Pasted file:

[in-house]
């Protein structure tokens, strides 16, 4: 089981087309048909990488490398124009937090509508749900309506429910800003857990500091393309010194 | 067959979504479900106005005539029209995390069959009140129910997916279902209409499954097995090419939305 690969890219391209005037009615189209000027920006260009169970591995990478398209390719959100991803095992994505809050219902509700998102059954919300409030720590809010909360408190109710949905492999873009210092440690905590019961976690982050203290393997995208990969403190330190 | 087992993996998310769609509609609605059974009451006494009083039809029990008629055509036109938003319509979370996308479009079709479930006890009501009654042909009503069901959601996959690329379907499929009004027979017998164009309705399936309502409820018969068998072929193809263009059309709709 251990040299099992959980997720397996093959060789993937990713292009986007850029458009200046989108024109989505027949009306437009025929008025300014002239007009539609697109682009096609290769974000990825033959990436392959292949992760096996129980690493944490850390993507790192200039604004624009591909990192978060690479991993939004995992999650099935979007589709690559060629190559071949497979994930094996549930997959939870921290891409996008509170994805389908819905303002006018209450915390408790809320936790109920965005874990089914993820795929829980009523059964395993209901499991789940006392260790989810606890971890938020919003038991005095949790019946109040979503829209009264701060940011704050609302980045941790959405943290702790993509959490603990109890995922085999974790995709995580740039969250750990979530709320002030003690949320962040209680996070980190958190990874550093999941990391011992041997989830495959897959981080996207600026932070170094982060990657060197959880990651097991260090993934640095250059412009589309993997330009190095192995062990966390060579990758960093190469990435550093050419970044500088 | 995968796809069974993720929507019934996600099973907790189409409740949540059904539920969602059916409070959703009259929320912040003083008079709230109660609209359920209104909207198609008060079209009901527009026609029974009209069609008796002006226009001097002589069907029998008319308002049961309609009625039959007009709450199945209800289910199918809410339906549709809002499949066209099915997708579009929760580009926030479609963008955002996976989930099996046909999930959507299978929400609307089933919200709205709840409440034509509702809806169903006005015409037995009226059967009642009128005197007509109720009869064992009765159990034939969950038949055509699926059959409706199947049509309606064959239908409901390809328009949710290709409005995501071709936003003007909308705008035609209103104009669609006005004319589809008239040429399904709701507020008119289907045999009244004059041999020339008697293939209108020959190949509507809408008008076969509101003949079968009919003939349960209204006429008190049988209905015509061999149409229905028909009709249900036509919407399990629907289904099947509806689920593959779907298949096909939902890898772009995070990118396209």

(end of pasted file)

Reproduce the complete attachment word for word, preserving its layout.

[in-house]
């Protein structure tokens, strides 16, 4: 089981087309048909990488490398124009937090509508749900309506429910800003857990500091393309010194 | 067959979504479900106005005539029209995390069959009140129910997916279902209409499954097995090419939305 690969890219391209005037009615189209000027920006260009169970591995990478398209390719959100991803095992994505809050219902509700998102059954919300409030720590809010909360408190109710949905492999873009210092440690905590019961976690982050203290393997995208990969403190330190 | 087992993996998310769609509609609605059974009451006494009083039809029990008629055509036109938003319509979370996308479009079709479930006890009501009654042909009503069901959601996959690329379907499929009004027979017998164009309705399936309502409820018969068998072929193809263009059309709709 251990040299099992959980997720397996093959060789993937990713292009986007850029458009200046989108024109989505027949009306437009025929008025300014002239007009539609697109682009096609290769974000990825033959990436392959292949992760096996129980690493944490850390993507790192200039604004624009591909990192978060690479991993939004995992999650099935979007589709690559060629190559071949497979994930094996549930997959939870921290891409996008509170994805389908819905303002006018209450915390408790809320936790109920965005874990089914993820795929829980009523059964395993209901499991789940006392260790989810606890971890938020919003038991005095949790019946109040979503829209009264701060940011704050609302980045941790959405943290702790993509959490603990109890995922085999974790995709995580740039969250750990979530709320002030003690949320962040209680996070980190958190990874550093999941990391011992041997989830495959897959981080996207600026932070170094982060990657060197959880990651097991260090993934640095250059412009589309993997330009190095192995062990966390060579990758960093190469990435550093050419970044500088 | 995968796809069974993720929507019934996600099973907790189409409740949540059904539920969602059916409070959703009259929320912040003083008079709230109660609209359920209104909207198609008060079209009901527009026609029974009209069609008796002006226009001097002589069907029998008319308002049961309609009625039959007009709450199945209800289910199918809410339906549709809002499949066209099915997708579009929760580009926030479609963008955002996976989930099996046909999930959507299978929400609307089933919200709205709840409440034509509702809806169903006005015409037995009226059967009642009128005197007509109720009869064992009765159990034939969950038949055509699926059959409706199947049509309606064959239908409901390809328009949710290709409005995501071709936003003007909308705008035609209103104009669609006005004319589809008239040429399904709701507020008119289907045999009244004059041999020339008697293939209108020959190949509507809408008008076969509101003949079968009919003939349960209204006429008190049988209905015509061999149409229905028909009709249900036509919407399990629907289904099947509806689920593959779907298949096909939902890898772009995070990118396209």